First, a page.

There is no impatience.  No lost temper.  No misunderstandings.  No woundings.

Just persistency and consistency on his side.

And stridency and lowered horns on mine.

Yes, we tussled.  But it was done in silence.  In safety.

In time.

Things would be resolved in time.

Most things, anyway.

And there was the 100% absolute proving, day after day, how completely ignorant I am.  How slow to learn anything.  How fully human.

Yet not part of humanity.

Not really.

That’s the problem.

I’m having to learn, awkwardly, always awkwardly, that I can be right about things.  With other people.

That I can assert myself, be disagreed with, and still keep on succeeding with what I want to get done.

I’m not the child on the lap.  I’m not the one given these immense graces.

I’m a person who can do this and that.  Perhaps good at some things.  Horrible at others.

But that’s the problem.

I have known all my life that I can trust God.  That I can rely on him to be there.  Even in the silence.  That I have ways to get things done with him.

And I’m learning only now in my life that perhaps there is a person that I can trust on Earth the way I trust God.

It’s not an easy lesson for me, studying mankind instead of God.

It’s very, very difficult in fact.

Not that I ever didn’t complain about how hard certain lessons were.  But this study of mankind has its own challenges.  Very unlike what it is like to study God.

Because God is everything.

And we are not.

We have edges and corners and decayed walls that form barriers.  While God is infinite, we are only infinite in our smallness.  In our unlikeness to God.

And yet, there is light here and there.

Light that we have God in us.

And how is that for a study?

In the form of man, there is God.

Somehow.  Somewhere.

We can reach out of our littleness and touch.

We can heal another person.

We can help another person.

We can save another person.

We can love another person.

And that’s the problem with being a mystic.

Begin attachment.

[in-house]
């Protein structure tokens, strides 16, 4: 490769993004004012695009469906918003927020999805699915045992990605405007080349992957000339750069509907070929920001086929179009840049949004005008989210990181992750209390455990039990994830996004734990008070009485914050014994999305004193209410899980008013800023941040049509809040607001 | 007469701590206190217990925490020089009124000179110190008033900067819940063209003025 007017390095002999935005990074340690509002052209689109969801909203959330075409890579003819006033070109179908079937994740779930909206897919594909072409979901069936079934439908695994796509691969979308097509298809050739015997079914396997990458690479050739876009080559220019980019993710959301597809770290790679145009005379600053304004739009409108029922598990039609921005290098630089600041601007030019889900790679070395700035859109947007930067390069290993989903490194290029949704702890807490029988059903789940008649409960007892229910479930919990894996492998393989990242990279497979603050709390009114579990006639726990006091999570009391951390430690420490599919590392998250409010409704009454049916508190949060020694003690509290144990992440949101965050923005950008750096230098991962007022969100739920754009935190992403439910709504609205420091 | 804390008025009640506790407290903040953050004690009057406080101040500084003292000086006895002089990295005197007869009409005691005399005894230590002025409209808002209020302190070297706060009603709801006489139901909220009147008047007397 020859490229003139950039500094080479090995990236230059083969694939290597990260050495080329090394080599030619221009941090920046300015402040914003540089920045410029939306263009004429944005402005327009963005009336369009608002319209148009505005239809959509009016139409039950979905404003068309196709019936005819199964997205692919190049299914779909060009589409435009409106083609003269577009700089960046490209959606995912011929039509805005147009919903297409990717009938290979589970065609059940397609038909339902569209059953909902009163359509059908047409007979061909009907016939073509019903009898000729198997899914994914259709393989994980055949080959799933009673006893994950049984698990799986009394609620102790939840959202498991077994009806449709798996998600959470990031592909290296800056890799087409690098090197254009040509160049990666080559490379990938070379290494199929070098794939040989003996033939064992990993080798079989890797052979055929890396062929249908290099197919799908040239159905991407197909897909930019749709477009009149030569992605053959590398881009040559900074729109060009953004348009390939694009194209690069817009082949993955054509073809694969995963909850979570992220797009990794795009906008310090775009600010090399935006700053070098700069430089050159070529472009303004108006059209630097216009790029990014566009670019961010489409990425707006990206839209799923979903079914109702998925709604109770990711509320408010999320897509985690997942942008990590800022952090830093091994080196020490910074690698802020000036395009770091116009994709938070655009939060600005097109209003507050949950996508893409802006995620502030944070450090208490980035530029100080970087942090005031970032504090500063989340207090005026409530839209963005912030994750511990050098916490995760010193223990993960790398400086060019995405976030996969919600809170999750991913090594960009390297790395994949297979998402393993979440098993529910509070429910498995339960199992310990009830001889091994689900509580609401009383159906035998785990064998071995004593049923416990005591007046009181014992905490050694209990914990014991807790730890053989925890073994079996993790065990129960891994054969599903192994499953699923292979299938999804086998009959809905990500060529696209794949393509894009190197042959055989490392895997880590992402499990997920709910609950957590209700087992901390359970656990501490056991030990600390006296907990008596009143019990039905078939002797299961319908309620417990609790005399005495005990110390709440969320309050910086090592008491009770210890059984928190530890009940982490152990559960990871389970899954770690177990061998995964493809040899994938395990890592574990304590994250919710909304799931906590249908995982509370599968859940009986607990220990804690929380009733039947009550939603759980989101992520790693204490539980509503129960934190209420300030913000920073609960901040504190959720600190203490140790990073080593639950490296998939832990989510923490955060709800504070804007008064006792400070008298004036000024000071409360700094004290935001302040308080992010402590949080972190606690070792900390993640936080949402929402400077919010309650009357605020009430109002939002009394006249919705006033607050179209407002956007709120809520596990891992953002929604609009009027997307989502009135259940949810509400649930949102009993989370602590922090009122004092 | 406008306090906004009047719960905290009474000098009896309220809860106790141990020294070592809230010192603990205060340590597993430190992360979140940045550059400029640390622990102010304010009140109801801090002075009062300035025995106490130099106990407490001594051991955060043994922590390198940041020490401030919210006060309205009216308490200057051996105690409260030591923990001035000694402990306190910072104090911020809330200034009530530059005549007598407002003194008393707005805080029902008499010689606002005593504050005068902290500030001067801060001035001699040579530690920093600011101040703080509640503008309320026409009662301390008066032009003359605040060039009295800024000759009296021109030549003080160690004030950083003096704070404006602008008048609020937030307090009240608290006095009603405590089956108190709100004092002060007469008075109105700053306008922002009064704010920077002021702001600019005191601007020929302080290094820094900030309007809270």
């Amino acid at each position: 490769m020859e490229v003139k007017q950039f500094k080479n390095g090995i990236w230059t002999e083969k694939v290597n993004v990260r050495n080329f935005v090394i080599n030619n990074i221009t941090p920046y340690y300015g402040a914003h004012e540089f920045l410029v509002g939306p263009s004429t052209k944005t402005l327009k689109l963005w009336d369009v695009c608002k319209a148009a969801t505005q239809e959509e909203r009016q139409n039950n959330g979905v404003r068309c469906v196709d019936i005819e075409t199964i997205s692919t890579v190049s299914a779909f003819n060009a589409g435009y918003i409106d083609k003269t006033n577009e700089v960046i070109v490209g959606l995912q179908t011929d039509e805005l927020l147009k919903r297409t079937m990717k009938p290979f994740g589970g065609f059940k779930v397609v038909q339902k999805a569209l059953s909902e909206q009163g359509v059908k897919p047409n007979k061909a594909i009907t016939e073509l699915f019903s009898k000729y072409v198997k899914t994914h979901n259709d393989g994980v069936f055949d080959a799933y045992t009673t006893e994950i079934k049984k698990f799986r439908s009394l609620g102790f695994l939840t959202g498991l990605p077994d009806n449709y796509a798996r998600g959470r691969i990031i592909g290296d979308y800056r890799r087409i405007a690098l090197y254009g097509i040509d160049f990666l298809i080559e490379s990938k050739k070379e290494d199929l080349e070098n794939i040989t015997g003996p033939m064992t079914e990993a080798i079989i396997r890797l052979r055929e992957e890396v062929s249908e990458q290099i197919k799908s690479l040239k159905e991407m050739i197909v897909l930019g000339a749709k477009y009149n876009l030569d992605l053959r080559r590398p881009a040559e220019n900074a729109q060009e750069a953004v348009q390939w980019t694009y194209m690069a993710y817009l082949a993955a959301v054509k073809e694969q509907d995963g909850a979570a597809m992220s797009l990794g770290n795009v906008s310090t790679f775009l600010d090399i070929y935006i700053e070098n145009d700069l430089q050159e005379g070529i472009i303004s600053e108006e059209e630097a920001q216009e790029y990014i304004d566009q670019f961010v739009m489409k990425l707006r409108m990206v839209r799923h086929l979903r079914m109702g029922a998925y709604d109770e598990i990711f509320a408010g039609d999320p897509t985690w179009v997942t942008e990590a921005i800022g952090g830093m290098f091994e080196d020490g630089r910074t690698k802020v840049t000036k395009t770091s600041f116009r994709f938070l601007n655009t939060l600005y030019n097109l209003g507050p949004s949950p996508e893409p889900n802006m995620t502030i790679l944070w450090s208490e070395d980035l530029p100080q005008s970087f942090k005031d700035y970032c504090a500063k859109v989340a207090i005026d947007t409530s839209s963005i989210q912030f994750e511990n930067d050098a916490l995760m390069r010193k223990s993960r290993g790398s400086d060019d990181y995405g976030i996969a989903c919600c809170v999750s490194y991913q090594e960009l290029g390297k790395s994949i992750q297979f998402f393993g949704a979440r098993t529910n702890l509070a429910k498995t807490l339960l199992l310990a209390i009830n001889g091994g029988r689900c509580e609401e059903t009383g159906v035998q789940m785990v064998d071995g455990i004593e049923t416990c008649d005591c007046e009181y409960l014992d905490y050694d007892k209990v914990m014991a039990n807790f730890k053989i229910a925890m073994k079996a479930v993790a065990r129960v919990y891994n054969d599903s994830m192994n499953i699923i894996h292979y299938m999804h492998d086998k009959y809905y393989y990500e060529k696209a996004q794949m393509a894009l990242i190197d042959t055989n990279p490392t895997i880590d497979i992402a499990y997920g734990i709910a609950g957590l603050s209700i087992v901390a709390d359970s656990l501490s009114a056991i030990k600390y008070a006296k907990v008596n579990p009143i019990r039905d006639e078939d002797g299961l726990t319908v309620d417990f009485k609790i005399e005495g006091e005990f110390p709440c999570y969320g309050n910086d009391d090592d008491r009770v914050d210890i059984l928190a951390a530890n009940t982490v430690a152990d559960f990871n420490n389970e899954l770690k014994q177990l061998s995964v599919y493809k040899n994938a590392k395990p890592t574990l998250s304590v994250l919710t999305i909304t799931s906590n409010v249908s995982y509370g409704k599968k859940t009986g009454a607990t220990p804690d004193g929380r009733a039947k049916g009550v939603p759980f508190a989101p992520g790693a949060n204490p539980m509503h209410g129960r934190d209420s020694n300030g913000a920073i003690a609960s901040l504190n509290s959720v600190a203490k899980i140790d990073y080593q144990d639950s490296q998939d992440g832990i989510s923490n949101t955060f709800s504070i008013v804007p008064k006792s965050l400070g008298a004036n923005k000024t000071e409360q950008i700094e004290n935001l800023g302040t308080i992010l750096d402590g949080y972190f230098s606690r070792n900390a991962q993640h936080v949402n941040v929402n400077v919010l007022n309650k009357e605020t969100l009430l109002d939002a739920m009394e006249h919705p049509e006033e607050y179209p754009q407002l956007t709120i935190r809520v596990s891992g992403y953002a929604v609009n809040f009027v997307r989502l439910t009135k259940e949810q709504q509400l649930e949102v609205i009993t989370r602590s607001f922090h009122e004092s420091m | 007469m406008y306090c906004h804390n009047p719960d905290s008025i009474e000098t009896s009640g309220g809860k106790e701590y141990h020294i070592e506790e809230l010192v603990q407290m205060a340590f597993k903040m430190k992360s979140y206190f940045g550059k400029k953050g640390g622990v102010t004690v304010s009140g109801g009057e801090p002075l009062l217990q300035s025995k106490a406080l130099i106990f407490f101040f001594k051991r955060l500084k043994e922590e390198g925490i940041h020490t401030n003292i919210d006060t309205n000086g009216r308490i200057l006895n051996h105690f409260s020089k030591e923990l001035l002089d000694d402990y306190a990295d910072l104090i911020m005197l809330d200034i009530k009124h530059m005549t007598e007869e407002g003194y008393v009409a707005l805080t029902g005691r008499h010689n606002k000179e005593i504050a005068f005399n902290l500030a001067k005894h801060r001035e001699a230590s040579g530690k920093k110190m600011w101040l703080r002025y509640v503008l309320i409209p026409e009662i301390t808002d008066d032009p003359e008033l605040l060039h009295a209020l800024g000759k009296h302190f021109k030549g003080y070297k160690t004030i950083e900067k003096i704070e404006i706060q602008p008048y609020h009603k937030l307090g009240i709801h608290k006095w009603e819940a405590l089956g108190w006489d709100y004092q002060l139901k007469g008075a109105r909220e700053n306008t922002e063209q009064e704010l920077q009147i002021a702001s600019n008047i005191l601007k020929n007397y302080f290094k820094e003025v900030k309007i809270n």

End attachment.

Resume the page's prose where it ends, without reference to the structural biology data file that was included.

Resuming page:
I have to stop now and learn to reach out to others as God reaches out to us. 

I have to learn to be me on Earth.


6 Comments on REFLECTION: The Problem With Being A Mystic

  1. Thank you. A very nice post. But a bit pessimistic.

    “Because God is everything.- And we are not”

    Does this statement actually make sense?

    “We have edges and corners and decayed walls that form barriers. While God is infinite, we are only infinite in our smallness. In our unlikeness to God.”

    If God is limitless then it seems unlikely that human beings can have experiences that God does not have. Which is suggestive. The successful mystic goes beyond the barriers. Have you come across Attar’s ‘Conference of the Birds’, a famous teaching story that gives a more optimistic view of Man and God.

    “As a child, for a joke, hides behind an armchair from his mother, God plays at separating himself from God through creation. We are this joke of God’s.”

    Simone Weil
    La Connaissance Surnaturelle


  2. Thanks Julia for expressing this poetically and honestly. It reminded my of St. John of the Cross’ poem; it is a mere 8 stanzas (really only 8 sentences) that have endured over the ages: May you find joy in being a mystic the Holy One created you to be. Shalom.


  3. Hi,

    I love your frankness and honesty. My life with God mimics yours and sometimes we cannot escape the anguish produced by our gift. I consider the ‘pessimism’ part of the job. It was the same with Ezekiel and many other Bible mystics. When God shows you the truth, it is not always pretty. When others can’t see, what you see…it get’s lonely.

    Be blessed and know that you are chosen and special. Many people long for the gifts we have but only a few have it.

    I would love you to read some of my experiences with God, so feel free to check out my blog.




  4. I would love to be in touch.
    I am exploring William Stringfellow and came across your blog.